Pandemic pods helping North Carolina students learn during COVID-19

Wednesday, October 21, 2020
Pandemic pods helping North Carolina students learn during COVID-19
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Pandemic pods helping North Carolina students learn during COVID-19

RALEIGH, N.C. (WTVD) -- Pandemic pods are becoming more popular with most North Carolina students learning virtually.

Nicole Nesheim and Kristen Votta are co-owners of Raleigh Educational Coaching, providing services including learning pods.

"It's definitely in demand," Votta said. "We feel incredibly grateful that we have been able to do this and we're incredibly grateful to our families that have entrusted the care of their children with us. We don't take that lightly."


They've hired educators to lead pods at their center in Raleigh.

"And try to give the kids a socially-distanced school experience, right," Nesheim said. "We're not a school. We don't have a full school day for them but some sort of opportunity for them to work in small groups."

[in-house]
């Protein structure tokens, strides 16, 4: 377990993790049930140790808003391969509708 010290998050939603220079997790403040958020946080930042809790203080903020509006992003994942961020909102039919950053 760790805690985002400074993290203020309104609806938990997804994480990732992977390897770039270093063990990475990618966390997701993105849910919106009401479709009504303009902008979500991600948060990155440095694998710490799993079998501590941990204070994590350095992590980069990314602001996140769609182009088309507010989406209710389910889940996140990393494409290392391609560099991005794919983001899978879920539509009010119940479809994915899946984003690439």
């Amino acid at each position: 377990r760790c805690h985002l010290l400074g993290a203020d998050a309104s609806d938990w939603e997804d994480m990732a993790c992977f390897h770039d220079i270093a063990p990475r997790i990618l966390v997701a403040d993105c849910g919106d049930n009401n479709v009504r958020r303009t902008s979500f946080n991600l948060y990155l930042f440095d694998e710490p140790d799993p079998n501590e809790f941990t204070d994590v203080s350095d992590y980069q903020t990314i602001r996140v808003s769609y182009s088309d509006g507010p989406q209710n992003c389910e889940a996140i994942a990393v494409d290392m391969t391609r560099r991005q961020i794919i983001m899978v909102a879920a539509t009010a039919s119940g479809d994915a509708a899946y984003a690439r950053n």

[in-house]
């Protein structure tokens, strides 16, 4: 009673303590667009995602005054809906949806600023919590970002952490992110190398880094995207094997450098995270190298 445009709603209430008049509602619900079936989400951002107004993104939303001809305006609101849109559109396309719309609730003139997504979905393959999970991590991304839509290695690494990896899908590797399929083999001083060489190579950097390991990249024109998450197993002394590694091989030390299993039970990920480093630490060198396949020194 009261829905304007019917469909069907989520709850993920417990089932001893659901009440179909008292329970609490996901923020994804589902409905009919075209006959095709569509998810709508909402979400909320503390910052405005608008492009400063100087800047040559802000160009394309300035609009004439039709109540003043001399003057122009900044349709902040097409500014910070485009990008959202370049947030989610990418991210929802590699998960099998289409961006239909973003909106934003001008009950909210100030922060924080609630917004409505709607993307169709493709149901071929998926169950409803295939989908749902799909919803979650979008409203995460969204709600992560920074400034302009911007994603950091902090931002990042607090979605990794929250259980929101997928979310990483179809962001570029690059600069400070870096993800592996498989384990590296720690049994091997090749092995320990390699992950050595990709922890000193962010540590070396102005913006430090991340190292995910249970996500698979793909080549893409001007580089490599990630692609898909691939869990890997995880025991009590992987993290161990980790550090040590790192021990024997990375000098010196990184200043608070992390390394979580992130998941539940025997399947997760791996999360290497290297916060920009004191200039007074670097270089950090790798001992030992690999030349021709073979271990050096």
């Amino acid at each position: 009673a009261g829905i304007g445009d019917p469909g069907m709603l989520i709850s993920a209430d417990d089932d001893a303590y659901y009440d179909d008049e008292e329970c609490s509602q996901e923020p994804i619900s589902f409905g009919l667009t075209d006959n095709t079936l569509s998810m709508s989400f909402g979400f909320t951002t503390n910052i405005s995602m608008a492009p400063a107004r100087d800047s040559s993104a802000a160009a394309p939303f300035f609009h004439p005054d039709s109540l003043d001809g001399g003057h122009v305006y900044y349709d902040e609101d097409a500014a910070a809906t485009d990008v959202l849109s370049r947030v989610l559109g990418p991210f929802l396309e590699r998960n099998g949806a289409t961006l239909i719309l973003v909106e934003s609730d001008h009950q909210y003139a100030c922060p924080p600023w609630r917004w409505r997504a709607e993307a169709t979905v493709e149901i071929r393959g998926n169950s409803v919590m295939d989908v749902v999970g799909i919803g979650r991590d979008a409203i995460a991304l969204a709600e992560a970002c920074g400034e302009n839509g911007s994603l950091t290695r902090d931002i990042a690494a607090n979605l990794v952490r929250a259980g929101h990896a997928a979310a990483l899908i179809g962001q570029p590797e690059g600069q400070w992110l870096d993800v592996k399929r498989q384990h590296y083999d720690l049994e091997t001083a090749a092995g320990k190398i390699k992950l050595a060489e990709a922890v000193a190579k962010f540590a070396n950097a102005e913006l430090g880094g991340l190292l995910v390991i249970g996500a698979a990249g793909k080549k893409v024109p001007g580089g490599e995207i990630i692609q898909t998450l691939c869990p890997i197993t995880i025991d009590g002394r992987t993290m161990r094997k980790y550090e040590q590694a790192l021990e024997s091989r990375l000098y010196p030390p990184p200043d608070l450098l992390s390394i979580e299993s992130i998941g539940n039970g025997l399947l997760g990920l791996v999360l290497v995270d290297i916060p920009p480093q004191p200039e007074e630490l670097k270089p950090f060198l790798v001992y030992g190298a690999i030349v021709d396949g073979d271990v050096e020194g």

The Wake County Public School System is welcoming elementary students back to school on a rotating basis starting Monday. With about 85,000 students enrolled in the district's Virtual Academy for remote learning, demand for learning pods will likely continue.

"We do have a strong amount of clients that have said, 'You know we're staying virtual and we want to remain with you,'" Nesheim said.

Nesheim and Votta would not disclose the rates for their learning pods. But some pods can be expensive.

To help working families, Justice Served NC secured funding from Wake County and the YMCA for pods at The Lighthouse Project in Raleigh. Pods are free for parents and will be funded through the spring, said community advocate Diana Powell.

Students socially distance and wear masks. There are tutors on site and parents need to apply to be part of the program.

For more information, you can visit here.

Nesheim said they follow measures recommended by the Centers for Disease Control and Prevention and health department and are taking other precautions to keep students safe. They keep groups small and students and staff wear masks. They also have plexiglass shields on their pods.

"We require dual-level temperature checks," Nesheim said. "So what that means is we're not only taking temperatures here, outside prior to our double-layer lobby, but we're also asking that families document and record their temperatures at home prior to even leaving the home."